In 2002, while accompanying Florida college students to an international summer school in Cambridge, England, we were thrilled to have Stephen Hawking make a presentation to our summer school. Now, I had been taking students to Cambridge for multiple summers and often had what I called “Hawking Sightings.” Like turning a corner and discovering an elusive hawk, we’d turn the corner into a quaint medieval courtyard or narrow street, and there we’d discover Hawking.
He lived and worked in Cambridge, so he would be out and about at city centre, motoring along in his wheelchair, up and down the uneven sidewalks and over the cobbled streets, always with an accompanying carer. The public paid him a respectful distance but couldn't help themselves with chatter and pointing. As this was 2002, cell phones were in their primitive state, certainly none with cameras of note, so thank goodness, no selfies. Otherwise Hawking would have been bombarded by tourists and their selfie-sticks. But I do think he liked the attention and stir he created as he chugged his way down the medieval streets of Cambridge. It wouldn't have been past him to photo-bomb a few tourist shots either!
He especially enjoyed the Eagle Pub, that famous watering hole where Watson and Crick celebrated their discovery of DNA in nearby Cavendish Labs. Hawking was just one more prominent scientist who claimed Cambridge as an intellectual home — let’s add Harvey (circulation of blood), Darwin (evolution and survival of the fittest), Oppenheimer (father of the atomic bomb), Attenborough (naturalist, filmmaker), Fossey (paleontology, gorillas), Galton (physics, Manhattan Project), Bohr (physics, quantum theory), Babbage (father of the computer), and oh, yeah, that slacker Isaac Newton (astronomer, physics, optics, calculus). Newton was the first recipient of the Lucasian Professor of Mathematics, so it was appropriate when Hawking himself was named to that Chair.
He “spoke” to our gathered group in that famous AI voice we’ve come to recognize as the Hawking Voice. It’s achieved by a device attached to his glasses and he makes it speak by tensing his cheek muscle, which sends electric impulses to a computer, which in turns translates it into voice or email and Google browsing. In 2002, of course, this was still a primitive technology, but he held us in sway with his mind and his body. He talked some about his famous book, A Brief History of Time (1988) and about quantum mechanics and search for a unifying theory to explain everything in the universe in some coherent manner. I doubt that any of us listening to him understood a damn thing, but we were nonetheless enthralled to be in his presence.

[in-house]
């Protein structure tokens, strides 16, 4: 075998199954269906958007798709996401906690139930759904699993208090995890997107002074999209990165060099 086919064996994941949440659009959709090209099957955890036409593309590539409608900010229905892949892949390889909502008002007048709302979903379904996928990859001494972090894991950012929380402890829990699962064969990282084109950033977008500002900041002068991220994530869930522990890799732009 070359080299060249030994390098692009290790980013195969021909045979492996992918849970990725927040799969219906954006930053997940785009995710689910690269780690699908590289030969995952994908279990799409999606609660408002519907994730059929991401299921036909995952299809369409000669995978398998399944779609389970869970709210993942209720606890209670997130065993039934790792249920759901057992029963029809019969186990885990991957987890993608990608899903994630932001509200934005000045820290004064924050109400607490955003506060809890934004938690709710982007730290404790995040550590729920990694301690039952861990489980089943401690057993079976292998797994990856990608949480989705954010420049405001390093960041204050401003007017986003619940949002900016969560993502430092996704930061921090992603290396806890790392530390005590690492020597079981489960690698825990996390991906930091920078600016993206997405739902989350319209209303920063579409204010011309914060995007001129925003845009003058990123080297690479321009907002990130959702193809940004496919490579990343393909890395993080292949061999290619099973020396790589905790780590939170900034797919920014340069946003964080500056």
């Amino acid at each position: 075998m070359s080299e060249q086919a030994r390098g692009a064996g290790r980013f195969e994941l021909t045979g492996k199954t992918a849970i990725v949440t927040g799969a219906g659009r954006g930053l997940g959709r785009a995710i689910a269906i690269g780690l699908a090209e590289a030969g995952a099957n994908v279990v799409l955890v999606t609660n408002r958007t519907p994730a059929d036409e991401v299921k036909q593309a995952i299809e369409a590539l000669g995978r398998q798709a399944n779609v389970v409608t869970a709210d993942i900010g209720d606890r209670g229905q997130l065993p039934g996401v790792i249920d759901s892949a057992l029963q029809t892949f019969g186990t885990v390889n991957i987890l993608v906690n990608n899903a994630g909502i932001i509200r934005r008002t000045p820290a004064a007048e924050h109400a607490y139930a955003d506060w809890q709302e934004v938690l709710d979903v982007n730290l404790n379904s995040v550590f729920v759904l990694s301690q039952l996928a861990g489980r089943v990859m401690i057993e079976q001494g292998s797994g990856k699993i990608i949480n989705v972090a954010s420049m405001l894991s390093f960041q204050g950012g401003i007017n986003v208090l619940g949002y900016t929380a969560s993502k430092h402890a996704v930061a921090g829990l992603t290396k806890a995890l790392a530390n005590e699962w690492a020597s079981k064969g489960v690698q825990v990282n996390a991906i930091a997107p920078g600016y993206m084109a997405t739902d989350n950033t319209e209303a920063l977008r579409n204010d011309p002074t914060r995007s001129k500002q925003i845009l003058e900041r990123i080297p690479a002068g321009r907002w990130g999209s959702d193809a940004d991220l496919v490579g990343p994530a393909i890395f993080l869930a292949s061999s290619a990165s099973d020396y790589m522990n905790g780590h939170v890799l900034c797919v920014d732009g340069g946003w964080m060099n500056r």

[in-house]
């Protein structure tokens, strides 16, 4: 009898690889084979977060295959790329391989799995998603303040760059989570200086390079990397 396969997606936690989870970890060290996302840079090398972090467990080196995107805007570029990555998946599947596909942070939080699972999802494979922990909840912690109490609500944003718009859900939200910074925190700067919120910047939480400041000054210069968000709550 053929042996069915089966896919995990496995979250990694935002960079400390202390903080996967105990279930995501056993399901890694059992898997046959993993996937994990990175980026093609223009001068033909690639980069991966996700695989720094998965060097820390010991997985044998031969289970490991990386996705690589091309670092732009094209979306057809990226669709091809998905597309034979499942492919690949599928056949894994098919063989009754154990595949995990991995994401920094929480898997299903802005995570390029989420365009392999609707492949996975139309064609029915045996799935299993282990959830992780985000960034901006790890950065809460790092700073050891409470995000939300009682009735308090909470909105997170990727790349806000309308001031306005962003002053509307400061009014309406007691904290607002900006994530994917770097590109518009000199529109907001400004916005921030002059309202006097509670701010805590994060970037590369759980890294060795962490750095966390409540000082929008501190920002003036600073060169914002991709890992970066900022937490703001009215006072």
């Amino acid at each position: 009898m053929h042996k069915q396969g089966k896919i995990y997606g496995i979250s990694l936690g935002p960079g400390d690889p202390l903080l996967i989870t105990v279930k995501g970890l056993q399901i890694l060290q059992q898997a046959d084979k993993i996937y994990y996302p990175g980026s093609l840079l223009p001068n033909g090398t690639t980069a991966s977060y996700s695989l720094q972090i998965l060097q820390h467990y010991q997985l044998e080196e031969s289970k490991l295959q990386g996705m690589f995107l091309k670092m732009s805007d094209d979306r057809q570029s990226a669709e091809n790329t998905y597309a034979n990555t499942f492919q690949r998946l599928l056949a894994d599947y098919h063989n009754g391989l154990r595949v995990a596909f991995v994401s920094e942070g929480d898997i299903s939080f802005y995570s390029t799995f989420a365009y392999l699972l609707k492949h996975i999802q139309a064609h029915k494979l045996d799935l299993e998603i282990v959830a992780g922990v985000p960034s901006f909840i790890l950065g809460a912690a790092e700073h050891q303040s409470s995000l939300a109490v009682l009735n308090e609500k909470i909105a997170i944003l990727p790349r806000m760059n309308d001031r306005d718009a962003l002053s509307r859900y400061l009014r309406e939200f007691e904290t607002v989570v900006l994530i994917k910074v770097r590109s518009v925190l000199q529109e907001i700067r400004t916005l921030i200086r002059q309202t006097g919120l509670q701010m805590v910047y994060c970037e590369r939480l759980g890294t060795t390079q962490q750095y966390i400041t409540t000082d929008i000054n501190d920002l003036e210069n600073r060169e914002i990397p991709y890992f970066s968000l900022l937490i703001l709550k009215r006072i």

Of course, he continued his work and research and thinking and writing up until his death last week (March 14, 2018). Hawking was born on the 300th anniversary of Galileo's death (January 8, 1942). He died on 3.14, Pi Day, the first three numbers of that famous mathematical constant. March 14 also happens to be Albert Einstein’s birthday (both died at age 76). But we’re trying not to put too much emphasis on those cosmic conjunctions of Galileo, Einstein and Hawking. Still — time being circular and all that, no beginning and no end — it makes you wonder.
In 1916 Einstein first posited the notion of black holes — super-dense wells of gravity, so dense that light cannot escape — as part of his theory of relativity. Decades later Hawking expanded that work to predict that black holes can dribble out energy in the form of heat, resulting in black holes ultimately disappearing, a theory now known as Hawking Radiation.
Still confused? That’s OK.
Rest assured, Hawking’s theories and work will far outlast his brief time here. He still manages to stir both our scientific imagination and serve too as an unassuming, yet outspoken role model for those with ALS (Lou Gehrig’s disease).
Recent controversy about that condition debates whether he was abled or disabled through that debilitating disease. Gal Gadot of Wonder Woman fame (who would ever have thought Wonder Woman and Stephen Hawking would be in the same sentence?) tweeted an appreciation for his life and work: "Rest in peace Dr. Hawking. Now you're free of any physical constraints. Your brilliance and wisdom will be cherished forever."
Not everyone liked the notion of death freeing Hawking of physical constraints. Many have called that comment "ableist," that is, prejudiced and discriminative against those who are disabled. Challengers to Gadot commented that people with disabilities don't wish for death to be free from their challenges, but wish to be valued for they they can do, not pitied for what they can't.
Diagnosed wth ALS at age 21, he lived fifty years beyond what doctors had said initially. The life expectancy of a person with ALS is usually between three and five years, yet he defied those odds.
And lived. And thrived. And thrilled.
Ben Wiley is a retired professor of film and literature at St. Petersburg College. He also was on staff in the Study Abroad Office at University of South Florida as statewide Director of the Florida Consortium/University of Cambridge (UK) International Summer Schools. His interests are in film, books, theatre, travel, literacy programs, kayaking Florida rivers. Contact him here.